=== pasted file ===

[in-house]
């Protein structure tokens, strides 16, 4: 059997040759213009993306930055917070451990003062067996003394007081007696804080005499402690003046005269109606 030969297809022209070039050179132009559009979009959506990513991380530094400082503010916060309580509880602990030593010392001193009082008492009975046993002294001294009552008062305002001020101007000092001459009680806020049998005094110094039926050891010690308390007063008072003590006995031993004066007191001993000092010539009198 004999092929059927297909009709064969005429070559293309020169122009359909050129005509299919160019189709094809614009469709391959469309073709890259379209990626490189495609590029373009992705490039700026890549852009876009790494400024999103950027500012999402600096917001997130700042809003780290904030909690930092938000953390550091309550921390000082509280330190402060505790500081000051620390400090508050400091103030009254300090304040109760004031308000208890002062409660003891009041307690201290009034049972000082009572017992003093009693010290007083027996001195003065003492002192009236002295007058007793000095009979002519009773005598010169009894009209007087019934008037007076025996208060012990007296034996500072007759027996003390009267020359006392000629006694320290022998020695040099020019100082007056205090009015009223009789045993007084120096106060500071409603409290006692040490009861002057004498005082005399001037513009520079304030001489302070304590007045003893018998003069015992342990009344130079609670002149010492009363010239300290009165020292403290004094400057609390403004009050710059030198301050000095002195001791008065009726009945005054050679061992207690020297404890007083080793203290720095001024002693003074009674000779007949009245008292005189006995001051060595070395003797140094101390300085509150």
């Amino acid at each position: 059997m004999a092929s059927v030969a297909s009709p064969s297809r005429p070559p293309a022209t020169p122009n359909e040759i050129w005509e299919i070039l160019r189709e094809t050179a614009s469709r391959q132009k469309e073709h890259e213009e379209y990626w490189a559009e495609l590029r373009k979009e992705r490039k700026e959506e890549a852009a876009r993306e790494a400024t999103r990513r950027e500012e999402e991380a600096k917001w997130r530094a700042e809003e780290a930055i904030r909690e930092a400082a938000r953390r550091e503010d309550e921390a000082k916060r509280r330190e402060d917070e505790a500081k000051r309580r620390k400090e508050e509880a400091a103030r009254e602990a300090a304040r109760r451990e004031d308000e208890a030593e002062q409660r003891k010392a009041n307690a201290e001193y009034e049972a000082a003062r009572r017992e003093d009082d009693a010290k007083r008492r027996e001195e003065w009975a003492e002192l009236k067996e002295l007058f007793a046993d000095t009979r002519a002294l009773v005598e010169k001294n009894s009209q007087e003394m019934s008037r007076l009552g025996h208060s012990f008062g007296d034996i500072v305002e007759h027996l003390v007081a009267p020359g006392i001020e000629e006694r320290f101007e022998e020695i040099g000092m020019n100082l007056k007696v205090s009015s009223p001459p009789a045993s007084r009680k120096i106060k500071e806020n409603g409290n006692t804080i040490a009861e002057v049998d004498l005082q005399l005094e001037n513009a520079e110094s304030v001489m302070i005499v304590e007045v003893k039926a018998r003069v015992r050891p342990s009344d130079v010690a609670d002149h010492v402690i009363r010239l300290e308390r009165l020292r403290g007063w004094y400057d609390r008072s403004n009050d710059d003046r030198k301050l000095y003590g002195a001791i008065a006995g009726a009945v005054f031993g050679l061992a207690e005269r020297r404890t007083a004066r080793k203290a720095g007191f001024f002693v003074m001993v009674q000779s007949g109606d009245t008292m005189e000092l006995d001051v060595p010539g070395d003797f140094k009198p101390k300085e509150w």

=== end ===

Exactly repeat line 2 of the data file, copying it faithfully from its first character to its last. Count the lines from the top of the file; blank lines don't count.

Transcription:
């Protein structure tokens, strides 16, 4: 059997040759213009993306930055917070451990003062067996003394007081007696804080005499402690003046005269109606 030969297809022209070039050179132009559009979009959506990513991380530094400082503010916060309580509880602990030593010392001193009082008492009975046993002294001294009552008062305002001020101007000092001459009680806020049998005094110094039926050891010690308390007063008072003590006995031993004066007191001993000092010539009198 004999092929059927297909009709064969005429070559293309020169122009359909050129005509299919160019189709094809614009469709391959469309073709890259379209990626490189495609590029373009992705490039700026890549852009876009790494400024999103950027500012999402600096917001997130700042809003780290904030909690930092938000953390550091309550921390000082509280330190402060505790500081000051620390400090508050400091103030009254300090304040109760004031308000208890002062409660003891009041307690201290009034049972000082009572017992003093009693010290007083027996001195003065003492002192009236002295007058007793000095009979002519009773005598010169009894009209007087019934008037007076025996208060012990007296034996500072007759027996003390009267020359006392000629006694320290022998020695040099020019100082007056205090009015009223009789045993007084120096106060500071409603409290006692040490009861002057004498005082005399001037513009520079304030001489302070304590007045003893018998003069015992342990009344130079609670002149010492009363010239300290009165020292403290004094400057609390403004009050710059030198301050000095002195001791008065009726009945005054050679061992207690020297404890007083080793203290720095001024002693003074009674000779007949009245008292005189006995001051060595070395003797140094101390300085509150």